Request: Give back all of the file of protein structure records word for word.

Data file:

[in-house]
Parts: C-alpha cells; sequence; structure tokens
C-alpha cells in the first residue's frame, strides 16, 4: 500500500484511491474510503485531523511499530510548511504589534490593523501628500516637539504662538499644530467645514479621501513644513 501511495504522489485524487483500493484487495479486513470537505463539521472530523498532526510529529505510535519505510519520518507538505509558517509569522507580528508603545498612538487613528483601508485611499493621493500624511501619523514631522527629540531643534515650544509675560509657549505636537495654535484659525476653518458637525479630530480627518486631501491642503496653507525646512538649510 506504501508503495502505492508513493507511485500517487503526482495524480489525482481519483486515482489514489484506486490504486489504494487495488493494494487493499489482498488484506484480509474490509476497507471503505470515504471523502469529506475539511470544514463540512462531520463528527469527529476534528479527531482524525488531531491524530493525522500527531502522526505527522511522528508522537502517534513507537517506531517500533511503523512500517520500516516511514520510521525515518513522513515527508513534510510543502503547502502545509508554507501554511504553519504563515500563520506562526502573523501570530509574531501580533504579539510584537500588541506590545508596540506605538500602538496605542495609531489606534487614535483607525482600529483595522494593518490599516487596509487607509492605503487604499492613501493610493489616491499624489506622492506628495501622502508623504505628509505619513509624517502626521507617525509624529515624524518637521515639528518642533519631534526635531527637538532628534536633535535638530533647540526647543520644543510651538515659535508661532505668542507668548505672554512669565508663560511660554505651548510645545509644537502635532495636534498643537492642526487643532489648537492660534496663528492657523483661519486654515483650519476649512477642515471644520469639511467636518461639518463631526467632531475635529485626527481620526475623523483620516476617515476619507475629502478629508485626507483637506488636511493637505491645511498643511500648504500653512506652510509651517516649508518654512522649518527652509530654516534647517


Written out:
[in-house]
Parts: C-alpha cells; sequence; structure tokens
C-alpha cells in the first residue's frame, strides 16, 4: 500500500484511491474510503485531523511499530510548511504589534490593523501628500516637539504662538499644530467645514479621501513644513 501511495504522489485524487483500493484487495479486513470537505463539521472530523498532526510529529505510535519505510519520518507538505509558517509569522507580528508603545498612538487613528483601508485611499493621493500624511501619523514631522527629540531643534515650544509675560509657549505636537495654535484659525476653518458637525479630530480627518486631501491642503496653507525646512538649510 506504501508503495502505492508513493507511485500517487503526482495524480489525482481519483486515482489514489484506486490504486489504494487495488493494494487493499489482498488484506484480509474490509476497507471503505470515504471523502469529506475539511470544514463540512462531520463528527469527529476534528479527531482524525488531531491524530493525522500527531502522526505527522511522528508522537502517534513507537517506531517500533511503523512500517520500516516511514520510521525515518513522513515527508513534510510543502503547502502545509508554507501554511504553519504563515500563520506562526502573523501570530509574531501580533504579539510584537500588541506590545508596540506605538500602538496605542495609531489606534487614535483607525482600529483595522494593518490599516487596509487607509492605503487604499492613501493610493489616491499624489506622492506628495501622502508623504505628509505619513509624517502626521507617525509624529515624524518637521515639528518642533519631534526635531527637538532628534536633535535638530533647540526647543520644543510651538515659535508661532505668542507668548505672554512669565508663560511660554505651548510645545509644537502635532495636534498643537492642526487643532489648537492660534496663528492657523483661519486654515483650519476649512477642515471644520469639511467636518461639518463631526467632531475635529485626527481620526475623523483620516476617515476619507475629502478629508485626507483637506488636511493637505491645511498643511500648504500653512506652510509651517516649508518654512522649518527652509530654516534647517